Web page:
Despite this lie-of-social-justice (that is redundant, isn’t it?) the event is worth attention if not attendance. Getting past the unctuous superiority of the rhetoric, knapping is a craft of considerable challenge and even if only observed is thought provoking and instructive. Additionally, a visit to the site is itself rewarding given the opportunity to view the mounds and the artifacts in the museum, especially the Duck Bowl. Just watch out for crowds and screaming bairns.

On a less instructional and enjoyable azimuth, I note an article [Link] in the New Yawk Times about the decrease in density of blogging among the young. The reason for this is tellingly revealed in the language of the article,

“Like any aspiring filmmaker, Michael McDonald, a high school senior, used a blog to show off his videos. But discouraged by how few people bothered to visit, he instead started posting his clips on Facebook, where his friends were sure to see and comment on his editing skills.”

‘Discouraged by how few people’ is the telling piece of the damnation. The author admits, somewhat guardedly that he does not know what a blog is, but more tellingly, he does not know what blogging is and is about.

I have commented this previously, but this provokes me to try again. The folks who write blogs to make money by drawing people to their blogs to buy stuff or look at advertisements or even get paid to blog as mediaists are not bloggers. Blogging is person. It is a form of journaling that bloggers (true bloggers) perform on the internet because of it connection to them and the convenience thereof. There is also an aspect of altruism mixed with exhibitionism that includes sharing with anyone who wants to read.

Commenting is another matter. Some of the best blogs I know of permit no or only controlled, enrolled commenting. Most comments I get on this blog are somewhere between illiterate rubbish and actual linguistic sewage, not counting the false comments that are of commercial, and hence, not blogging, form.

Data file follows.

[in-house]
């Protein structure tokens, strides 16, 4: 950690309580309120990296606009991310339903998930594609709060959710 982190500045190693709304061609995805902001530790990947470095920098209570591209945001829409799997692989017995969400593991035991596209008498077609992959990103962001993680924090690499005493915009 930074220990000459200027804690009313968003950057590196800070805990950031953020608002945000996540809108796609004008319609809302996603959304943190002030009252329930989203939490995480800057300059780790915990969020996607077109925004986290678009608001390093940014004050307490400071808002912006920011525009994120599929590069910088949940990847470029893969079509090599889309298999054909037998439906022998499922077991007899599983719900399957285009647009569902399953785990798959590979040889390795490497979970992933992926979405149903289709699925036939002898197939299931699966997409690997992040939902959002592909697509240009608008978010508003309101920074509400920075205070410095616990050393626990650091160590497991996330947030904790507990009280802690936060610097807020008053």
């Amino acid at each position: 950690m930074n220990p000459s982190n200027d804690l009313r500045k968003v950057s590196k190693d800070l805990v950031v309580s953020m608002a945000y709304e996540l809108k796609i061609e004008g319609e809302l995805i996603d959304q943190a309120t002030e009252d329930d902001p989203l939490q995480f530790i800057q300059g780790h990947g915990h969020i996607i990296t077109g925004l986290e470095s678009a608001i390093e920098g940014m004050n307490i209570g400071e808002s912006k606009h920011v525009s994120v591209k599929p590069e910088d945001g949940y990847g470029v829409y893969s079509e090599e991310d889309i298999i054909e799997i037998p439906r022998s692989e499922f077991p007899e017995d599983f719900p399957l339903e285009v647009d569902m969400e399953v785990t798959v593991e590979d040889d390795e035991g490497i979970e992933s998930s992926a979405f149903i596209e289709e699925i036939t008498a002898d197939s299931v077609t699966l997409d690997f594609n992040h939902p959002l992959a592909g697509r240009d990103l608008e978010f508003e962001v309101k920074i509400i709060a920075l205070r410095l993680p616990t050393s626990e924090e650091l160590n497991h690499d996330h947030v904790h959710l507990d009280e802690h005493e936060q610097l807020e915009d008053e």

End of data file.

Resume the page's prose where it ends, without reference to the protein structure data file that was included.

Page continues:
So the situation described by this article is that people who were not blogging but were writing on the web have ceased because they were not bloggers. Simply put they wanted attention and lacked altruism. They were not bloggers.

More worrisome perhaps is that these folk are primarily young and the indication is that their generation is missing some crucial aspect of comprehension. I am not sure whether this is surprising or not. But it does agree with my observations of the generation that is so incompetent they cannot handle money. This merely indicates that they have nothing more meaningful to say than Facebook tripe-chatter and are perhaps too lazy to think of anything that meaningful. But that might be cruel and accurate so we can’t say that.

Meanwhile, since it is sundae, I note that Anonymous has not only whacked Westboro Baptist Church, [Link] but that their instrumentality is too oblivious to internet to have noted it, except the IT guys who are apparently chained to servers in the third sub-basement? What dies this say about the nature of religionists?

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Mistunneled Vision

I have always been one of those out-of-the-box physicists, mostly in terms of what I am interested in and how I look at modeling. Back when I was in graduate shul, when I knew enough to try things but not enough to do them always on my own – or always know when to ask for help – this exasperated the more doctrinaire of my professors because it got in the way of their carefully laid course plans.

The amusing thing about this, of course, in those days, was that the ones who were most anal about following their course plan were the ones who were the most anti-establishment and counter culture. I actually worked on a model trying to associate the length of hair with tolerance of variation in methodology. Simply put, the shorter the haircut the more understanding the professor tended to be. Evidently those who want to be adored cannot abide not being obeyed?

I went through graduate shul wanting to work on molecular structure quantum mechanics when no one in academe thought that was worthwhile – everything that needed to be done had been done by Roald Hoffman and there was no point in wasting effort on something that wouldn’t get published. And when I got out of graduate shul I gradually developed into working on dissipative systems in association with working for the Yankee army so I missed all the opportunities to do the work since, much of which I dreamed about as a graduate student.

One of the things I found out was that this attitude is accurate in the sense that if you do something out of the ordinary in physics, you probably can’t get it published in a physics journal. Most of what I did over the years in physics was snooted away by the physics journals so I ended up publishing in other journals.